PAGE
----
HOW IT WORKS: THE VOLVO B-SERIES

HOW IT WORKS: THE VOLVO B-SERIES

Posted by Matt Bell on 28th November 2018

Volvo’s B-Series engine will be familiar to most readers as the powerplant used in the Amazon and P1800 lines but its origins go back way further to the Volvo PV444 introduced in 1944. The firm’s first inline four-cylinder engine since the 1920s, it was known as the B4B and displaced just 1414cc through its single downdraught carburettor.

Using a cast iron block and head with valves operated by pushrods, it was a robust if unadventurous design and later became the B14A with the addition of twin SU carbs.

In 1957, the unit was bored out to 1583cc to become the B16 (single carb) and B16A (twin carbs), offered in the PV444 until 1958 and then in its successor the PV544.

Although Volvo also used versions of the B-Series engine in other areas of its business including marine and agricultural powerplants, its first volume application was the Amazon range launched in 1956.

The B16 was visually similar to the earlier engine although the oil filter was sited under the manifolds and the manifolds themselves were reshaped.

Bigger change came in 1962 when the B16 became the 1778cc B18, again offered in single-carb B18A and twin-carb B18B formats but now with five main bearings. The engine now boasted a 12-volt electrical system and would prove to be a mainstay Volvo powerplant for the life of the Amazon.

Four versions of the B18 were produced from A to D, the letters denoting camshaft grinds. The A variant was reserved for the basic 121 model, with a single carburettor (initially Zenith, later Stromberg), low compression pistons and a mild cam. The B18B was introduced in the now sought after 123GT model in August 1966. Offering the highest power output (115 bhp) and specification, these were the range-topping Amazons, featuring a three-spoke steering wheel, auxiliary driving lights and Recaro-designed reclining bucket seats.

Discounting the B18C that was primarily used in military applications, the B18D powered the 122S, a mid-level specification with twin SU HS6 carburettors and 90 bhp against the 121’s 75.
Power outputs rose slightly for the B18A, B and D engines until 1967 – at that point the new B20 unit intended for the new 140-series became ready. The B20 was created by boring out a B18 from 84mm to 88.9mm, and was fitted to all Amazons after 1968. The engine features split bore centres, meaning a greater spacing between the centre cylinders than the outer pairs.

Again, the B20 was available in several different versions. The 8.7:1 compression, single-carb B20A was good for 82 bhp and the B20B was a twin-carb version running 9.5:1 compression and 118 bhp.

Bosch D-Jetronic was used for the injected B20E producing 135 bhp from 10.5:1 compression and the emissions-friendly B20F with 8.7:1 compression and good for 118 bhp. Both the injection engines featured enlarged porting and bigger valves.

The B18 and B20 also appeared in the Volvo 140 series, with the D-Jetronic injection replaced by the simper analogue K-Jetronic system for the final year of production in 1974.

The engine was destined to disappear from passenger car production  with the launch of the 140’s successor the 240 but the B20 did make an appearance in very early production 240s before being replaced by the overhead-cam B19 design.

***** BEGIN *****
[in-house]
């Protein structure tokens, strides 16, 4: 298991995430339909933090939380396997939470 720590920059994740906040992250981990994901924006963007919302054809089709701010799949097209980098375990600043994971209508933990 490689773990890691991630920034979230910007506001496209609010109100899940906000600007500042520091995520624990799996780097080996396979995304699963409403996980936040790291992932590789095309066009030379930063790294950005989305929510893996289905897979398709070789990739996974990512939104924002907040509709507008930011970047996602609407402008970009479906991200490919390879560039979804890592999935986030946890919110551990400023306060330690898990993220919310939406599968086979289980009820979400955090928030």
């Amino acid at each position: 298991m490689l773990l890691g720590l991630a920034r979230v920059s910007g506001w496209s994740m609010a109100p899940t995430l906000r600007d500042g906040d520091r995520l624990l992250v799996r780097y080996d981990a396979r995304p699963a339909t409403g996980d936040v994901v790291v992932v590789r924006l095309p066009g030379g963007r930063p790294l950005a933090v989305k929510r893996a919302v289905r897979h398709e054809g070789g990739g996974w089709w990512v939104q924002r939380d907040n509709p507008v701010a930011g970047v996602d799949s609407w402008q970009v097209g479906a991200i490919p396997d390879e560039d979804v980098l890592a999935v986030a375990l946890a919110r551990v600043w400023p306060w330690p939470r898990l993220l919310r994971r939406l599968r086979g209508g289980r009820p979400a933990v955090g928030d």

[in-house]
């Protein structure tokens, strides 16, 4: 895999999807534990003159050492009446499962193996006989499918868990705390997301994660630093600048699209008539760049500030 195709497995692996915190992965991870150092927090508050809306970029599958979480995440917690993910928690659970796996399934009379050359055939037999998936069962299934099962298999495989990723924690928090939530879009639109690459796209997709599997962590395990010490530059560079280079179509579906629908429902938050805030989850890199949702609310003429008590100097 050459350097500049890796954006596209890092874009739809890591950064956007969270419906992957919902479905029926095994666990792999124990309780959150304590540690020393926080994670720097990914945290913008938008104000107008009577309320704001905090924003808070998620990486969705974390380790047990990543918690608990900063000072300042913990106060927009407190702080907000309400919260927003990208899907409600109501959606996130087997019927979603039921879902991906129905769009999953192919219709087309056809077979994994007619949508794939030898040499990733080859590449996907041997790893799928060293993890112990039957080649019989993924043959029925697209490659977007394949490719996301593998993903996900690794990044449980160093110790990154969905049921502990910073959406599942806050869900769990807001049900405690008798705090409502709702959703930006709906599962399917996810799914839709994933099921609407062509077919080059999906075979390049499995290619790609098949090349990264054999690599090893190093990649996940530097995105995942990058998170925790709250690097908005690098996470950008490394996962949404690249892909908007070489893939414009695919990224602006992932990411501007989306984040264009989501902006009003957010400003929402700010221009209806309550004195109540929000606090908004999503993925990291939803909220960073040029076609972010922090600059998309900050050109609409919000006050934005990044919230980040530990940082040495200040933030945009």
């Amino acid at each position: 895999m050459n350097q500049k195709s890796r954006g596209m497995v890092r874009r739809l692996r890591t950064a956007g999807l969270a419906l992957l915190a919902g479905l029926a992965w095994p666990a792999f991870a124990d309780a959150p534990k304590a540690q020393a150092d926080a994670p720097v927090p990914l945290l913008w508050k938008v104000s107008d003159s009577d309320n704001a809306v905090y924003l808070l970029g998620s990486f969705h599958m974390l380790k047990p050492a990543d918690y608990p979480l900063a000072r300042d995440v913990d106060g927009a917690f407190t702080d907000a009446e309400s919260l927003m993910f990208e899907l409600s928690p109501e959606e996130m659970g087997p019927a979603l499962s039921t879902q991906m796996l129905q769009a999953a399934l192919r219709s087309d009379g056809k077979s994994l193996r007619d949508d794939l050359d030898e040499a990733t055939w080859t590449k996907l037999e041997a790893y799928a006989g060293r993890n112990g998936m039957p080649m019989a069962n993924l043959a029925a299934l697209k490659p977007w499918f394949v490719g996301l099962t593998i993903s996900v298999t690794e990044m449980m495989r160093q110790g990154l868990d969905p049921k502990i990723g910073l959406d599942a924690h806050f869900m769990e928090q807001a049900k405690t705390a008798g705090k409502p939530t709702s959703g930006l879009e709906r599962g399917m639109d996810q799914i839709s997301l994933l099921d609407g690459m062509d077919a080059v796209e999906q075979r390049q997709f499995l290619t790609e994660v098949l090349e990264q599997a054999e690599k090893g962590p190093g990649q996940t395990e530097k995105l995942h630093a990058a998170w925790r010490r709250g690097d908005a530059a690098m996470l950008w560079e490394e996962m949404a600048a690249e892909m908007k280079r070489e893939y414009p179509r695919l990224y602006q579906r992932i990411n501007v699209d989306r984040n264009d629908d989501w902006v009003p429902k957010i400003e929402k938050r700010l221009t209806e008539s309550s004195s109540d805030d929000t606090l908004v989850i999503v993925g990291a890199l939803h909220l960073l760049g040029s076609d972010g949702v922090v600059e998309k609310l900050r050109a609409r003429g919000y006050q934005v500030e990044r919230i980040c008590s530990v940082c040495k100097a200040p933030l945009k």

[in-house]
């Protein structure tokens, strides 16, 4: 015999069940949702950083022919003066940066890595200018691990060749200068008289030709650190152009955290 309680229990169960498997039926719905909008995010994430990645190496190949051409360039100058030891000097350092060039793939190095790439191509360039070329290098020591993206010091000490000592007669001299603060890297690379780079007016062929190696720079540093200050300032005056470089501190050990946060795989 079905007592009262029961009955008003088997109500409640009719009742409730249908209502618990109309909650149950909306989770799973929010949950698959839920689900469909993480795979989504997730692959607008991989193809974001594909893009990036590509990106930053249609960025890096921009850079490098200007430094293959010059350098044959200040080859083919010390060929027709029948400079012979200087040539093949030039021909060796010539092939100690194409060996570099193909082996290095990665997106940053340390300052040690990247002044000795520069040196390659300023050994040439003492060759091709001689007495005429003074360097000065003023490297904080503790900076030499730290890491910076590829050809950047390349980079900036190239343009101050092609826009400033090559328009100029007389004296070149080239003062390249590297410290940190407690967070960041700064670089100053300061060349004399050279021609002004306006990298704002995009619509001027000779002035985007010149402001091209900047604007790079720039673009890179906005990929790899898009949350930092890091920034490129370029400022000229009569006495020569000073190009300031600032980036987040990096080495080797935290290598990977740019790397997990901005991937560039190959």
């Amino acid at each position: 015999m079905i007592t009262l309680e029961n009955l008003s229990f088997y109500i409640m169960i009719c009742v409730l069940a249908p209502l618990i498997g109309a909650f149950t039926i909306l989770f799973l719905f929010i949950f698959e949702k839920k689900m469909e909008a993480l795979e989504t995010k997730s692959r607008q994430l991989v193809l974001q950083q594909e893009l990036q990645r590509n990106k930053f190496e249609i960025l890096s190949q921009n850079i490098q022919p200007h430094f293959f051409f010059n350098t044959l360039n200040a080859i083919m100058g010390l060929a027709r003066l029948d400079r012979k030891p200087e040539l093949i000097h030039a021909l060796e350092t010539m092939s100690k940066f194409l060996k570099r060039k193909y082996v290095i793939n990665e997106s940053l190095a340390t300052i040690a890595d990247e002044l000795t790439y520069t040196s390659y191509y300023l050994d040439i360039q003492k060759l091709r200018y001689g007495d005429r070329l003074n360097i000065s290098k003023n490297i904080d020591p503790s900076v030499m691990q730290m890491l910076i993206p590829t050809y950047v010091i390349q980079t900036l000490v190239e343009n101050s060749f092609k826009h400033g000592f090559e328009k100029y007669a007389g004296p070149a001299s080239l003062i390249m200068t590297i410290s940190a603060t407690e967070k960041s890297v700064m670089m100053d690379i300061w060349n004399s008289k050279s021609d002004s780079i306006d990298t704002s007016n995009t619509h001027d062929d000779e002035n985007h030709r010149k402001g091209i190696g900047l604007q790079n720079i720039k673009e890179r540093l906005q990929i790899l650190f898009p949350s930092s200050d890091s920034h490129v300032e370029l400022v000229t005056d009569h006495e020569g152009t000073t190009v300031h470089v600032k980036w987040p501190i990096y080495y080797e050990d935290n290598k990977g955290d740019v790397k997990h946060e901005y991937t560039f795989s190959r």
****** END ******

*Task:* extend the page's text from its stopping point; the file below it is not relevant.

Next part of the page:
Meanwhile, the engine lasted until 1981 in the Volvo military truck known as C202 in its military form but more commonly by its Laplander nickname. Really not a bad innings for a design which had first fired in 1944.

Strengths and weaknesses

Oil changes are needed every 3000 miles, with spark plugs and air filters being replaced at 12,500 mile intervals. British specification engines were specified to run on 10W/30 or 10W/40 mineral oil in period, but many owners prefer classic 20W/50 as engines age and tolerances widen. It’s always worth buying genuine Volvo oil filters, too – they’re fitted with a relief valve which maintains oil pressure from the moment you turn the key.

The breather gauzes are also worth cleaning at each service – there’s two of them. One is located in the filler cap, the other in a cam-shaped housing on the right-hand side of the engine block. These can easily clog up and contribute to heavy engine breathing.

The basic 121 models used a single Zenith 36VN or Stromberg CD175 carburettor. 122S and 123GT variants breathed through a pair of SU HS6s. Rebuild kits and new linkage parts are available for all, although in the case of the former it’s worth retaining the original jets and float valves as parts within Zenith overhaul packs can vary. 36VN-carburetted cars also use an all-in-one air cleaner with the element sealed in – the entire unit should be thrown away at each service. Other models have replaceable filters.

Balancing the twin SUs can prove difficult, but the clubs will have technically minded members in your area who can help.

Using an Amazon every day throws up a few common problems which various specialists have tackled. One such issue is the rear crank oil seal. The factory specified felt from new, which deteriorates in time leading to oil contamination of the clutch. The solution is to fit a neoprene seal into the housing. It’s a specialist job, with Amazon Cars and Brookhouse offering reconditioned seals on an exchange basis – send your old part in and a surcharge is refunded on its replacement.

Weaknesses in the timing gear can also show up on older engines – the original fibre teeth can break up in use. These can be supplanted with alloy items although they are noisier in use.